On May 10, in a speech to mark four years in office, Moon again indicated his willingness to breathe new life into the Korean peace process. On May 21, Moon had his first in-person summit with newly elected Biden in Washington. As the U.S.-ROK Leaders’ Joint Statement was announced, the public and media attention largely shifted from a “vaccine swap” arrangement, which was said to be the major achievement of the summit, to a reaffirmation of the 2018 Panmunjom Declaration and Singapore Joint Statement.33

There finally appeared to be some sort of brief breakthrough with the North when, at the end of July 2021, the Moon administration declared that the two Koreas were restoring four communication lines that Pyongyang had cut off a year ago when the North severed all inter-Korean governmental communication.34  Soon after, however, the North stopped answering routine South Korean calls in apparent protest of the joint US-South Korea military exercises scheduled for August. Still, the initial resumption of inter-Korean calls marked a slight improvement in inter-Korea relations since a sharp deterioration in mid-2020. 2 At the time, various Korea watchers speculated that the Kim regime was again using rapprochement to extract economic concessions and aid from Seoul as it was facing significant domestic challenges brought on by natural disasters and halting of trade with China, which reportedly had dropped by more than 80 percent due to North Korea closing its borders as a COVID-19 prevention measure.35 In fact, perhaps the most significant developments in 2021 was that the North’s self-imposed COVID quarantine reduced external trade more than international sanctions ever could. 

The North for the remainder of the year remained non-responsive to all overtures from the South—as well as to US overtures. By September, the North returned to testing, including a new type of long-range cruise missile, short-range missiles, and, on September 28, a new “hypersonic” missile called Hwasong-8, followed two days later by a new type of anti-aircraft missile.36 In October 2021, North Korea fired a submarine-launched ballistic missile but then began answering military and liaison office communication lines again.37 

2022: The Year of Testing

2022 began with the North firing off a barrage of missiles—hypersonic missiles (some launched from train cars), short-range ballistic and cruise missiles, and intermediate-range ballistic missiles (IRMB) in January—as the North was getting ready to celebrate important triple anniversaries: Kim Jong-il’s 80th birthday in February, Kim Il-sung’s 100th birthday, and the 10th anniversary of Kim Jong-un’s reign in April (Kim becoming first secretary of the ruling Workers’ Party of Korea). After the IRBM launch on January 30, the North renewed testing again, testing a Hwasong-17, the latest generation ICBM on February 27.38 For the Moon administration, which allocated the bulk of its political capital to achieving a breakthrough with the North, these missiles in close succession ahead of the presidential election in March dashed any remaining hope of returning to dialogue with Pyongyang and leaving a positive legacy for its North Korea policy.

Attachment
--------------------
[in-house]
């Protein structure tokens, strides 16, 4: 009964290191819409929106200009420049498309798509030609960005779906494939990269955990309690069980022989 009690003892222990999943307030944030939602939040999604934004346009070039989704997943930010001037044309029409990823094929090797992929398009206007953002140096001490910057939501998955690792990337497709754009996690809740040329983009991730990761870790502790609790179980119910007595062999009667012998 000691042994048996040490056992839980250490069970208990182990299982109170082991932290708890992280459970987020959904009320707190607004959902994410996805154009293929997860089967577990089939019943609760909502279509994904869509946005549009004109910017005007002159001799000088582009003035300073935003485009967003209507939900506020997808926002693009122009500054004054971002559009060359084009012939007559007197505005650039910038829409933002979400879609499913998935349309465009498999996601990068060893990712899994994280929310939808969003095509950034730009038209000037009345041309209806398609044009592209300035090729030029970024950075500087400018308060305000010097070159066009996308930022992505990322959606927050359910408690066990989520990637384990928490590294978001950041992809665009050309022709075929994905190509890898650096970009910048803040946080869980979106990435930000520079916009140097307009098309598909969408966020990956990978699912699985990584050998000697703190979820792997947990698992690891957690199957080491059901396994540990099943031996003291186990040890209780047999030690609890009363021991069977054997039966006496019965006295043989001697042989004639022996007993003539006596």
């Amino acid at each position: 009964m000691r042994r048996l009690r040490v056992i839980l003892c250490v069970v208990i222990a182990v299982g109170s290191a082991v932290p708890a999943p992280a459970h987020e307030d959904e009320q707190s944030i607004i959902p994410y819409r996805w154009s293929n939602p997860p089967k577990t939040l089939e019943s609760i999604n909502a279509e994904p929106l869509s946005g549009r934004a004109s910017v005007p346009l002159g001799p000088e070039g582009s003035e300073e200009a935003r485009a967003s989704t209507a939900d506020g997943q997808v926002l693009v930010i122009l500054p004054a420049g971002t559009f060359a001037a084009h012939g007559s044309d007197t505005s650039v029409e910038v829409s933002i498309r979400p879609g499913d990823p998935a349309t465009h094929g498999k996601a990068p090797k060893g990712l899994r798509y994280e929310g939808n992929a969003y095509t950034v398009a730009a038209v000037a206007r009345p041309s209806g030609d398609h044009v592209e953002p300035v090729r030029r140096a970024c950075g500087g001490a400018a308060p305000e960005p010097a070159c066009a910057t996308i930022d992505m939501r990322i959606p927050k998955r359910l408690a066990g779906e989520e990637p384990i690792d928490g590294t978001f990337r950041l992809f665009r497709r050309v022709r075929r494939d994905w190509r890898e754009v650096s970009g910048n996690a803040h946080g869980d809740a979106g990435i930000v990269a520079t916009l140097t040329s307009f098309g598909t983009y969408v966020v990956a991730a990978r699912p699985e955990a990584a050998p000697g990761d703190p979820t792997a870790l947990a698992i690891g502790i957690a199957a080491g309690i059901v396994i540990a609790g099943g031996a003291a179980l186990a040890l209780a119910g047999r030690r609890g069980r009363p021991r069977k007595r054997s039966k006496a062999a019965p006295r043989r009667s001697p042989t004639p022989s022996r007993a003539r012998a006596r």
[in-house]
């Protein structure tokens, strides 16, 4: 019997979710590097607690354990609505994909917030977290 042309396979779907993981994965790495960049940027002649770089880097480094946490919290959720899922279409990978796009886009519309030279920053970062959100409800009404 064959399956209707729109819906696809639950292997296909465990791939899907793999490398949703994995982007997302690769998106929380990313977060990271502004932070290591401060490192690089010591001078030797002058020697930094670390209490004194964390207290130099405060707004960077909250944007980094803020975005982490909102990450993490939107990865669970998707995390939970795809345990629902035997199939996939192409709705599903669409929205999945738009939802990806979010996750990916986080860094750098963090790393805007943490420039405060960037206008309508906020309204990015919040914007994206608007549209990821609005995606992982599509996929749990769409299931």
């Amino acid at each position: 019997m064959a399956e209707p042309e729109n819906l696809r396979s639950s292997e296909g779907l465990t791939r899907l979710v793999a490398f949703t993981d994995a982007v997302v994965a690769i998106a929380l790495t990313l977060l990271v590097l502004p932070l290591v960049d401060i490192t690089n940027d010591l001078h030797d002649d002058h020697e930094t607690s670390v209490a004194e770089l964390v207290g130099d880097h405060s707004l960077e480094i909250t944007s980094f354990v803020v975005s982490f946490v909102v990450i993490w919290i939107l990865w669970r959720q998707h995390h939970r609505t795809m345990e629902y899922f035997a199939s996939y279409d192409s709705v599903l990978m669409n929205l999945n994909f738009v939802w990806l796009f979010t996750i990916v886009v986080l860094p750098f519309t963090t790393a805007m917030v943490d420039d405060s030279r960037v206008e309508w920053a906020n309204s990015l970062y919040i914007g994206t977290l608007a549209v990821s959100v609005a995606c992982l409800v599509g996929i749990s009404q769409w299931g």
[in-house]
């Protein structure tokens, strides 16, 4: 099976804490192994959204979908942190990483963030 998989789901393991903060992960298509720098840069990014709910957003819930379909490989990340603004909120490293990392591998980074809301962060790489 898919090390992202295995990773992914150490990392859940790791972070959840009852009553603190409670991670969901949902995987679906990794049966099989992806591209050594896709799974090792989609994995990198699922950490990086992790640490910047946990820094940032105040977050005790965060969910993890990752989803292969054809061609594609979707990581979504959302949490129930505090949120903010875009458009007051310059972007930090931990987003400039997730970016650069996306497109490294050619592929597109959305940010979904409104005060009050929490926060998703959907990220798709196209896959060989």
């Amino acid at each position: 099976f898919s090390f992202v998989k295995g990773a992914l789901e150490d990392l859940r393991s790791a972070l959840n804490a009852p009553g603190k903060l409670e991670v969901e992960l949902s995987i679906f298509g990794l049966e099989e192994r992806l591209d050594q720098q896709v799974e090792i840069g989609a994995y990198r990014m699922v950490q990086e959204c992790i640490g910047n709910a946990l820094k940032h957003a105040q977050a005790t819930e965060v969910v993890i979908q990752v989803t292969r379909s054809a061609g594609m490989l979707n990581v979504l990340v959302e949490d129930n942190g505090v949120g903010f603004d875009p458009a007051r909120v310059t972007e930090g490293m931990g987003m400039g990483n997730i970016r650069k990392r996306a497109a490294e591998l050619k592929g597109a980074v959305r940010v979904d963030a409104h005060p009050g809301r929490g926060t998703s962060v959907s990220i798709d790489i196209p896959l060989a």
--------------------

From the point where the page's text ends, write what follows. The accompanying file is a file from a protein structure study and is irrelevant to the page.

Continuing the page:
With the election of Yoon Suk-yeol, the candidate of the opposition conservative People Power Party, in South Korea’s presidential election on March 9, South Korea’s policy toward North Korea was now poised to significantly shift away from Moon’s policies of the past five years. Moon approached North Korea issues as a peacemaker pursuing dialogue above all else; Yoon signaled, even before he was elected, that he would prioritize strengthening the military alliance with the US, build up South Korean’s own advanced missile programs, and enhance extended deterrence of North Korea’s nuclear program.

Specifically, Yoon pledged during his campaign that his administration would strengthen the US-ROK military alliance by invigorating joint military drills and deploying additional THAAD anti-missile launchers. During his New Year’s press conference on January 11, hours after the North conducted its second missile test of the new year, Yoon even said that he backed achieving “preemptive strike capabilities” in the event of a conflict with the North.39 Yoon was referring to reviving the so-called “three Ks,” the three-axis system of the South Korean military response system designed to defend its territory by: first, developing a “kill chain” that preemptively strikes North Korean nuclear weapons and missiles; second, intercepting incoming missile strikes using the Korean Air and Missile Defense (KAMD) system; and third, employing a “mass retaliation” campaign to eliminate the North’s command-and-control centers. The three-axis system was announced in 2013, shortly before North Korea’s third nuclear test, but the Moon administration replaced this term with a “system for responding to nuclear weapons and weapons of mass destruction” in 2019, which Moon hoped would sound less offensive to the North Koreans.40

At the same time, Yoon also vowed to build up surveillance and reconnaissance capacities to monitor all North Korean territory and promised to equip the South Korean military with “ultra-precision and hypersonic missiles.”41 The North’s response was to keep the missiles coming. A few days before the presidential election, it tested its reconnaissance satellite systems, then a projectile following the election on March 16, and multiple rocket launchers and an intercontinental ballistic missile on March 24.42 In April, the North fired two short-range ballistic missiles; it later indicated that the “new type tactical guided weapon” was developed as a means of delivering “tactical nukes.”43 A month later, after launching a submarine-launched ballistic missile on May 7, the North launched three more ballistic missiles on May 25 while Biden was flying back to Washington, D.C. after a visit to Japan and Korea. The launches continued throughout the summer. Notably, in June, the North fired eight short-range ballistic missiles from different locations in North Korea.44